Sumo / Basho Reports

Hakuho collects 800th victory in top division


A day after becoming the sole owner of the all-time record by clinching his 33rd Emperor’s Cup, Hakuho basked in the sunlight with another stellar performance Saturday as he aims to complete his tour de force with a perfect mark.

In the first tournament to kick off the new year, Hakuho once again proved to be in a league of his own en route to winning his fifth consecutive championship, while his closest rivals, including fellow yokozuna Harumafuji and Kakuryu, fell flat in the title race at the New Year Grand Sumo Tournament.

The 29-year-old Hakuho added Harumafuji’s scalp to his mawashi with a demolition of his rival in the penultimate match. There were no openings for Harumafuji (10-4) in an impregnable attack as sumo’s foremost yokozuna earned his 800th victory in the elite makuuchi division.

Hakuho surpassed the legendary Taiho with his unprecedented achievement after having tied the latter last November, beating Kisenosato in the day’s finale on Friday after ringside judges determined the first bout was too close to call.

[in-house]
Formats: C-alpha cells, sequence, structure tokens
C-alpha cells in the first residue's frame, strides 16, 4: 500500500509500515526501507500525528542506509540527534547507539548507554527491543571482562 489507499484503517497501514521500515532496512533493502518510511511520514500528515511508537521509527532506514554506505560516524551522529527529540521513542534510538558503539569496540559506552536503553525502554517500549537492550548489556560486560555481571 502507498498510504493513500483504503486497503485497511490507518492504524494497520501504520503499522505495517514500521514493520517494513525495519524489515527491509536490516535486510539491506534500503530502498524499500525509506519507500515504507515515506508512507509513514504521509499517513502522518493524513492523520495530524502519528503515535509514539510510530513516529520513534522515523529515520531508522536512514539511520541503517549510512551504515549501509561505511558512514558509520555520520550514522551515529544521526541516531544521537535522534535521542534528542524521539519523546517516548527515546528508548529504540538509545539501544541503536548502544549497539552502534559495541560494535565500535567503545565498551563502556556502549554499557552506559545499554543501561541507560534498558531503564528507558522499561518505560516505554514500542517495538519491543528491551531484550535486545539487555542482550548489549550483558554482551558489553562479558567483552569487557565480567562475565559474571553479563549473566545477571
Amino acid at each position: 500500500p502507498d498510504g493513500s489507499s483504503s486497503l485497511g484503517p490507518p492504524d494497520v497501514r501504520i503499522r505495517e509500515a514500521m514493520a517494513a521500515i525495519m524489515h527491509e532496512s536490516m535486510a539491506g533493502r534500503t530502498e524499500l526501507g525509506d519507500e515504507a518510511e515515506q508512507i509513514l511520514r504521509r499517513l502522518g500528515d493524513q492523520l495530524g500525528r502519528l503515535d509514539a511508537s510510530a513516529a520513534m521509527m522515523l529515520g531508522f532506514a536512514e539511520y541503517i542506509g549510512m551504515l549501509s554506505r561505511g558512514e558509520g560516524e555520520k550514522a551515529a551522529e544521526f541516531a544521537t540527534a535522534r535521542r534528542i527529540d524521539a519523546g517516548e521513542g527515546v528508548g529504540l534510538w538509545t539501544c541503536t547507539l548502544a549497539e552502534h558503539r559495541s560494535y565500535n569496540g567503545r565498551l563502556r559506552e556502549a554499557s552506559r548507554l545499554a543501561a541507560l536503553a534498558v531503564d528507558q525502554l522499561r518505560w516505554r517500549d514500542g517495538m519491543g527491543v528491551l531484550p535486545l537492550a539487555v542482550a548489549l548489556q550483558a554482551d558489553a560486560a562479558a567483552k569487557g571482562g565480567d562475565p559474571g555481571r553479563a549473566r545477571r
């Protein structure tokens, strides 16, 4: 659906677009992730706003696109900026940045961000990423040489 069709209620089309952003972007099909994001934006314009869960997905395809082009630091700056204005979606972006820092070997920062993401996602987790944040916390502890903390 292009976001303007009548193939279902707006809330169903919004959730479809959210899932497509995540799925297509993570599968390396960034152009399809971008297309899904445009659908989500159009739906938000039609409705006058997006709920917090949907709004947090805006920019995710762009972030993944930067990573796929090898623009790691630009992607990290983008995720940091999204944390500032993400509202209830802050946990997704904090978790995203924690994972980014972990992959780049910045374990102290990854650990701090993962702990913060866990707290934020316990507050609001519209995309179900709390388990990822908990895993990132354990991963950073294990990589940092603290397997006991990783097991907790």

The icing on the cake in this monumental tournament will be if he can go undefeated for the first time since the 2013 Summer Grand Sumo Tournament.

By the looks of things, his opponent for Sunday, Kakuryu, who fell to a fourth defeat in the day’s finale against ozeki Kisenosato (11-3), will not present a serious threat to Hakuho’s achieving that feat.

In another key bout, maegashira Endo (5-9) dragged down Kotoshogiku (9-5).

Demotion-threatened Goeido put himself on the bubble after twisting down Bulgarian Aoiyama (5-9) with a well-timed uwatehineri technique.

The ozeki must win his final match against Kotoshogiku to retain his rank for the Spring Basho in March.

Sekiwake Ichinojo and Terunofuji (7-7) needed a mizu-iri water break after both rikishi refused to budge in a grappling battle that lasted 3 minutes, 17 seconds before a break was called for.

On the restart, Ichinojo (6-8) finally was able to move his man over the edge for a yorikiri forceout, but both men were exhausted in the match that lasted almost five minutes.

Ryogoku Kokugikan has registered near sellout crowds on every day. A drop of the banner advertisement thanking spectators for a full house on the final day would make it the first time since the 1997 New Year Basho there were near sellouts on all 15 days.